Dennis (Denny) Morris, Executive Director of the Crater Planning District Commission, was presented with the Gordon Dixon Award. During his career, he has exhibited outstanding leadership in the Crater Region and has positioned the Crater

Denny Morris

PDC as a regional leader in the community. One of the most significant accomplishments of Denny's career has been his work around the Fort Lee Military Base. Denny has coordinated efforts between the local community, state, and federal officials to develop consensus around a major expansion of this facility. The average daily population at Fort Lee now exceeds 35,000 people and the base is home to the Logistics University campus and is the "Logistics Capital of the US Army. 


The Gordon Dixon Award is intended to recognize a VAPDC commissioner or executive director who has provided leadership and make outstanding contributions to promoting the concept of regionalism in the Commonwealth of Virginia. For 16 years, Gordon N. Dixon was and outstanding example of a regional leader while serving as executive director of two planning district commissions. He sincerely believed in regional planning and community development. Following his death in 1987, VAPDC established the award in his honor.


The DecideSmart team of Bill Leighty, Lane Ramsey, Bob Holsworth, and Bill Bosher (not pictured) was this year's recipient of the Robert W. Baker Achievement Award. The DecideSmart team is well known in state and local government circles. They have worked closely with VAPDC to broaden the association's

DecideSmart Team

perspective on working with state agencies and have encouraged each PDC to promote the activities they undertake for the Commonwealth as well as their local governments. Because the DecideSmart team has a long history with both state and local government, VAPDC has been able to strengthen its relationships with state officials over the last few years. Their expertise is extensive, ranging from work in universities, local school systems, state government, and local government. The VAPDC membership has benefitted greatly from what DecideSmart has brought to the table for discussion and as an action agenda.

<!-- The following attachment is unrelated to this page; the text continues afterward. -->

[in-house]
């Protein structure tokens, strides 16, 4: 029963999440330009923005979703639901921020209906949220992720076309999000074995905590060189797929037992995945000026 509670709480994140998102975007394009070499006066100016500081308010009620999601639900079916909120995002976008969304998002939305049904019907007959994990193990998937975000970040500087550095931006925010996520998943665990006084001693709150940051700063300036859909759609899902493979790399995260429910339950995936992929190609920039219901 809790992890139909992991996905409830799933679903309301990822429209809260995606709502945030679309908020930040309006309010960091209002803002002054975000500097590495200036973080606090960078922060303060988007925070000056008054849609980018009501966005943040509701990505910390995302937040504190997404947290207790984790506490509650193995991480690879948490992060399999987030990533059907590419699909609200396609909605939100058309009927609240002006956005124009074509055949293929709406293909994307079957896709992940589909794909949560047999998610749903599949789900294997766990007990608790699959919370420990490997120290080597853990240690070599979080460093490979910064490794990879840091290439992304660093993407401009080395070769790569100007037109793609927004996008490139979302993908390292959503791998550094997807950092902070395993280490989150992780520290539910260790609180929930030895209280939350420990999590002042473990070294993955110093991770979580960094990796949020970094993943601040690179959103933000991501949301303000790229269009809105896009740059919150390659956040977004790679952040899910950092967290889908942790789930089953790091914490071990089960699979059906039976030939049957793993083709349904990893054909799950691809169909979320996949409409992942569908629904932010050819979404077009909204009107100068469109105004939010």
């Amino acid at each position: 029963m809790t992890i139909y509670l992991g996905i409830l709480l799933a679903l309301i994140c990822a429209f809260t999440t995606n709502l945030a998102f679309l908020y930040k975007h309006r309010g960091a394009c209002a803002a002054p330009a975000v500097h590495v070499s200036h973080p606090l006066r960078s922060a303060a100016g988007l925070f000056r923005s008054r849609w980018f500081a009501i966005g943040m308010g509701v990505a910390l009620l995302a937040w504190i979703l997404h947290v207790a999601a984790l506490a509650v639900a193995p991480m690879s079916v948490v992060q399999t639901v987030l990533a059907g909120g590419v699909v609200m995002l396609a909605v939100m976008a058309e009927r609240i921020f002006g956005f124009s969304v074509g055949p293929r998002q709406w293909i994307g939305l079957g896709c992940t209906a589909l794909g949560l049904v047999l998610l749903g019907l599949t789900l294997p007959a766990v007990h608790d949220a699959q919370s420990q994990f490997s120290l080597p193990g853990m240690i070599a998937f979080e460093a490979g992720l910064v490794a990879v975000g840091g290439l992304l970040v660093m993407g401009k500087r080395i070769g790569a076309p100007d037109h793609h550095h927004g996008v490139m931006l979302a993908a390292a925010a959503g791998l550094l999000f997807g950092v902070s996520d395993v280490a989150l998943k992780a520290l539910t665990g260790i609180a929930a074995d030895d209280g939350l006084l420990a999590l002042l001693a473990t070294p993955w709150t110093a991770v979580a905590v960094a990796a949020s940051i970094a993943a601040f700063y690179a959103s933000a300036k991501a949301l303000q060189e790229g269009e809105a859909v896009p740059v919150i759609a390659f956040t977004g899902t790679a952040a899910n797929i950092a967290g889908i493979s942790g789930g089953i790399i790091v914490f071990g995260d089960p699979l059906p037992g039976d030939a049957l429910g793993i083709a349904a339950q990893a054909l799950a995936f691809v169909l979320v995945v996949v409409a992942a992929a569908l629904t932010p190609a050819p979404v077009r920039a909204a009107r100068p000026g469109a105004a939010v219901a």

The Robert W. Baker Achievement Award is intended to recognize persons who have been involved directly in planning district commission activities and who have contributed significantly to promoting regional planning and development in Virginia. Past recipients include A. Linwood Holton, W. Tayloe Murphy and other notable Virginians. In 1965, following retirement from the U.S. Army, Robert W. "Bob" Baker accepted a position with the Brunswick County Regional Planning and Development Corporation and later helped organize the Southside Planning District Commission where he served as Executive Director until his death in 1976. Bo was an outstanding leader, strong in character and wisdom, with a dynamic personality filled with an abundance of compassion for his fellow man, and sincere dedication to his work. He recognized the pressing need for regional planning and cooperation and he specialized in initiating regional projects. He was also in the forefront in organizing the Virginia Association of Planning District Commissions and served as President in the early years. The Robert W. Baker Achievement Award was established in his honor in the late seventies.